The latest research has revealed the connection between the spleen and heart health. According to a study published in the American Journal of Physiology-Heart and Circulation, researchers using the mouse model of heart failure have observed the interaction of the lipid mediator sphingosine-1-phosphate (S1P) in the spleen and heart during an initial and severe heart attack. Researchers have discovered that a human can survive without a spleen, but it plays a vital role in our physiological defenses. Notably, the spleen is an abdominal organ that is involved in the production and removal of blood cells in vertebrates, which helps the body to form an immune system.
The lead author of the study, Dr Ganesh Halade, PhD, who is also an associate professor of cardiovascular science at the University of South Florida Health (USF Health) Morsani College of Medicine, said, "The spleen holds a whole army of immune cells and signalling molecules that can be rapidly mobilised to respond whenever a major injury like a heart attack or viral invasion occurs." The research discovered a new cardiac repair mechanism to help shed light on spleen-heart coordination during a heart attack. "Simply put, we showed that the spleen and the heart work together through S1P for cardiac repair. Our study also suggests that early detection of little or no S1P levels after a heart attack and targeted activation of this bioactive lipid mediator may provide a cardioprotective treatment for patients at high risk of heart failure."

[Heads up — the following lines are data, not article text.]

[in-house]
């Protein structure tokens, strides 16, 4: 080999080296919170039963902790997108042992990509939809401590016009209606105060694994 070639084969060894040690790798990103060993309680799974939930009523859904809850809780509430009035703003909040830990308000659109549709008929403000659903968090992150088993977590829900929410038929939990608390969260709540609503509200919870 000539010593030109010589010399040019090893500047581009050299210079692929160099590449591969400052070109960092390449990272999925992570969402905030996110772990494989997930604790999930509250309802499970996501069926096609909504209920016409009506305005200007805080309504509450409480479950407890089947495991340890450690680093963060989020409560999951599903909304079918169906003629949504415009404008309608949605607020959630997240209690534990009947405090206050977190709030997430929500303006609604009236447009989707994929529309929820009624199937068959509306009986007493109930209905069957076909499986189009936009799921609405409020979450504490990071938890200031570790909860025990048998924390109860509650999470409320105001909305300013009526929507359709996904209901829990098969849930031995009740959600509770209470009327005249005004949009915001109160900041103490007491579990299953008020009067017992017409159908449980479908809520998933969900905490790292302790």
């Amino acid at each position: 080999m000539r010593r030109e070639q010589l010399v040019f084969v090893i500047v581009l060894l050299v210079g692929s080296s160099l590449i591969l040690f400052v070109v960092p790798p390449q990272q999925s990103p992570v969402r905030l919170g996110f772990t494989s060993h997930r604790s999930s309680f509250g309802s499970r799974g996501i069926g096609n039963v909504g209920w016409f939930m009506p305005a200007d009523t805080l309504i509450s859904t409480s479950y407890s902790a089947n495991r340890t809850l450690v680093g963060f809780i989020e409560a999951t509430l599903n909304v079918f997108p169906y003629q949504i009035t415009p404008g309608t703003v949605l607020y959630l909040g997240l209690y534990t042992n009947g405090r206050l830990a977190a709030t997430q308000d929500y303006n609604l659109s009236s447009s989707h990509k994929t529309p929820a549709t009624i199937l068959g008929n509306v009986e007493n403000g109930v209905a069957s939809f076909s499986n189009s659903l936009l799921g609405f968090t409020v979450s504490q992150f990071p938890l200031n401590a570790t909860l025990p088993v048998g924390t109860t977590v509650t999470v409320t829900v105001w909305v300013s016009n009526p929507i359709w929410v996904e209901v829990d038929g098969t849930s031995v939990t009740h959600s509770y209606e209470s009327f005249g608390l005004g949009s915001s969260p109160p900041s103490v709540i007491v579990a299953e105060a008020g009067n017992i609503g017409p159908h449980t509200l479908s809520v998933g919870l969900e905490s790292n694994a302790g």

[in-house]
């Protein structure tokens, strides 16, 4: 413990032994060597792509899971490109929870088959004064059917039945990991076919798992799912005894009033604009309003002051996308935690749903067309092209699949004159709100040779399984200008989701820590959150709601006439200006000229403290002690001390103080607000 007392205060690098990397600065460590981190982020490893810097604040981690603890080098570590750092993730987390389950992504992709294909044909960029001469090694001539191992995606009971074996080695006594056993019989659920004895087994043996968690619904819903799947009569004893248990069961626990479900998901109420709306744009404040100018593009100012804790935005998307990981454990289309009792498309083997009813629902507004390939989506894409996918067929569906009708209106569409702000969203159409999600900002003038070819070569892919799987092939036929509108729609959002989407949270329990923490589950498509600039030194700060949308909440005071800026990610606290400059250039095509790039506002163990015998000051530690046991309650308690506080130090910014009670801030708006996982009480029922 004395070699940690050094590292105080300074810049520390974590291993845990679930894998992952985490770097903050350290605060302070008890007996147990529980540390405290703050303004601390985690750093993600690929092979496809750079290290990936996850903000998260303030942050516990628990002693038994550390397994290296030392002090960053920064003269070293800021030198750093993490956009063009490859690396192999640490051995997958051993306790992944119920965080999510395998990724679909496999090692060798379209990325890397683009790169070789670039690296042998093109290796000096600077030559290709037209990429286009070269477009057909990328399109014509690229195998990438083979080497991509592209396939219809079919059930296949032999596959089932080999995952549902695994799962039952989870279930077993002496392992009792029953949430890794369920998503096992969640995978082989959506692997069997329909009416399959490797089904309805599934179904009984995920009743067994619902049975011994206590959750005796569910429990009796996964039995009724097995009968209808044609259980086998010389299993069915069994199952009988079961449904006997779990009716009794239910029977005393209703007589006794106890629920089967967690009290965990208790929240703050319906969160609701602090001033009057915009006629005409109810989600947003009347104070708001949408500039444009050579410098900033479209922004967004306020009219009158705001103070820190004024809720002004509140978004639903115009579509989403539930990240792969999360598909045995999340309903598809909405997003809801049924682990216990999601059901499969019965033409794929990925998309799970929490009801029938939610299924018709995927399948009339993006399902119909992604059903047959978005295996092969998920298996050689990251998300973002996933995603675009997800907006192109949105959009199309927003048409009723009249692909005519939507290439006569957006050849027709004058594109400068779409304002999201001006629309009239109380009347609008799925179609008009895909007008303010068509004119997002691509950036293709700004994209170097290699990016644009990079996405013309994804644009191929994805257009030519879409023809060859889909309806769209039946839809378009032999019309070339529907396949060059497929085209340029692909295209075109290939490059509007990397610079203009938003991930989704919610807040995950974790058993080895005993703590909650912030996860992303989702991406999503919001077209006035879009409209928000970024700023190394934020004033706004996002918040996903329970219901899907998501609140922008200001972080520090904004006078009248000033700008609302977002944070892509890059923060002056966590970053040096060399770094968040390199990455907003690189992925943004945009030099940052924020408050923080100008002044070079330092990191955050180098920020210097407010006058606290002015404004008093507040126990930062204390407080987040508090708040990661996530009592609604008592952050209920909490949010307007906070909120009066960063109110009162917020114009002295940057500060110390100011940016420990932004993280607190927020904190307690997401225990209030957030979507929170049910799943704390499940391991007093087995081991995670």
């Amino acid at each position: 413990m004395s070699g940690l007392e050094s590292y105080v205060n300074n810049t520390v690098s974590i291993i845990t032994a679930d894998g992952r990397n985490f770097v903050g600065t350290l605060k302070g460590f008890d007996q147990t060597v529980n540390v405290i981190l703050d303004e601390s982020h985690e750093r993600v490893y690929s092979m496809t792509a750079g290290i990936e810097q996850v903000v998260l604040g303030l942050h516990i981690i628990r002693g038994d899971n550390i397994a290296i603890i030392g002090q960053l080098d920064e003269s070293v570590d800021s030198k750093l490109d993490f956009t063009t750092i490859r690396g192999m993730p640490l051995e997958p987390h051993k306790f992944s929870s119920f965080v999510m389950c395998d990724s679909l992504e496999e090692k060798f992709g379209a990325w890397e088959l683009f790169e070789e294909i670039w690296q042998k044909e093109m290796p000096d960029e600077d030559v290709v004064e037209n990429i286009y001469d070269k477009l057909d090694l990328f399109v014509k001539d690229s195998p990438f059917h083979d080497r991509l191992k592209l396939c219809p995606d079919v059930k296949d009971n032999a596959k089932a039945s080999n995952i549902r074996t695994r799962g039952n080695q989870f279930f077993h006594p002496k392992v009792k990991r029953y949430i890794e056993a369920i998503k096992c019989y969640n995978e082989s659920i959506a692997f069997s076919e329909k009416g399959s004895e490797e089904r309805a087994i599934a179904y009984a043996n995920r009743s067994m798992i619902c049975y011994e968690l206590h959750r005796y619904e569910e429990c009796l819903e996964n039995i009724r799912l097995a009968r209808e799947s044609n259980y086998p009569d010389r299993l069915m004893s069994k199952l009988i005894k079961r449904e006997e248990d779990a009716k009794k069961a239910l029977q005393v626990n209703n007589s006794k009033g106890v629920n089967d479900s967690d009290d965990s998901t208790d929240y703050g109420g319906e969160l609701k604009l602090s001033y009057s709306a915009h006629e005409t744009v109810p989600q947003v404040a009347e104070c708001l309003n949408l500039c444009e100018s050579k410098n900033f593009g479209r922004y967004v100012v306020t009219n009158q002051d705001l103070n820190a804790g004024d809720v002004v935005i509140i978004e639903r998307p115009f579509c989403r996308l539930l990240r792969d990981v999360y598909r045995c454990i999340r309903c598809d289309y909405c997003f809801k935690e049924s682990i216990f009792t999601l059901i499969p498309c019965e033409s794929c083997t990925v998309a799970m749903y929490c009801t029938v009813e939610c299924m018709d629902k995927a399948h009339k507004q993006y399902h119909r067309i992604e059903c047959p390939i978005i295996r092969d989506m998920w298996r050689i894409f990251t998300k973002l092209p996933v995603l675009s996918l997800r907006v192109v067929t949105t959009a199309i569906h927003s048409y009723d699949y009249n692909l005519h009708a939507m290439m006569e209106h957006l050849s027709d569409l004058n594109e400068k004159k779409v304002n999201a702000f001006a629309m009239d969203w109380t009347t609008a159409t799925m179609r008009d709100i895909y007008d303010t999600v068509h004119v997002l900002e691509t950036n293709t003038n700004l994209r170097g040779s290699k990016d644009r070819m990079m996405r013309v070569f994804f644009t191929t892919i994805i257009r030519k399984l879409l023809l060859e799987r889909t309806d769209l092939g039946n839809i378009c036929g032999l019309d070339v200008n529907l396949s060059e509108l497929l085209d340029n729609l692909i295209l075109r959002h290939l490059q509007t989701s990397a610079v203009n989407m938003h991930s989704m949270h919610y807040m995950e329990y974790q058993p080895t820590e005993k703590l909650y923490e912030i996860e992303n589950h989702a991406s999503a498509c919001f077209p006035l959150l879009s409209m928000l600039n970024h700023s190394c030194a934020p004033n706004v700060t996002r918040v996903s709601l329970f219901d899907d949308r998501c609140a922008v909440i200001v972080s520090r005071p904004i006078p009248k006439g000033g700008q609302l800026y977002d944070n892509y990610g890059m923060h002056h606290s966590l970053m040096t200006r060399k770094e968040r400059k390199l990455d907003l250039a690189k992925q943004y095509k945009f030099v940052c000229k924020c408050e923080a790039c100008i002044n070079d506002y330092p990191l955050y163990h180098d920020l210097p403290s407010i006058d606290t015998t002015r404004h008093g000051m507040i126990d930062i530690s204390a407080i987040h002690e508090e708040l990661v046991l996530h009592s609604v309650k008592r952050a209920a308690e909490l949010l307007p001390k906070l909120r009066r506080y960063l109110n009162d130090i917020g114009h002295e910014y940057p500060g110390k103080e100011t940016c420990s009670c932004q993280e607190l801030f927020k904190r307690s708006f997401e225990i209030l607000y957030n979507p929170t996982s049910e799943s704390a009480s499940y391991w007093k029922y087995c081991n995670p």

Scientists in their research have discovered the relationship between fatty acids, dysfunctional inflammation control, and ways to prevent, delay or treat unresolved inflammation after a heart attack. Researchers discovered the function of S1P in heart repair. They found that S1P is a lipid mediator dysregulated during inflammatory responses and cardiac arrest.
During the research, the function of S1P and S1P Receptor 1 at the time of acute to chronic cardiac arrest was discovered. It was after the study that the researchers observed the S1P/S1PR1 signalling in both mice and humans with heart failure after a heart attack. Here are some key findings of the researchers:
3. In the research, it was found that increased plasma S1P indicates cardiac repair during the acute phase of heart failure.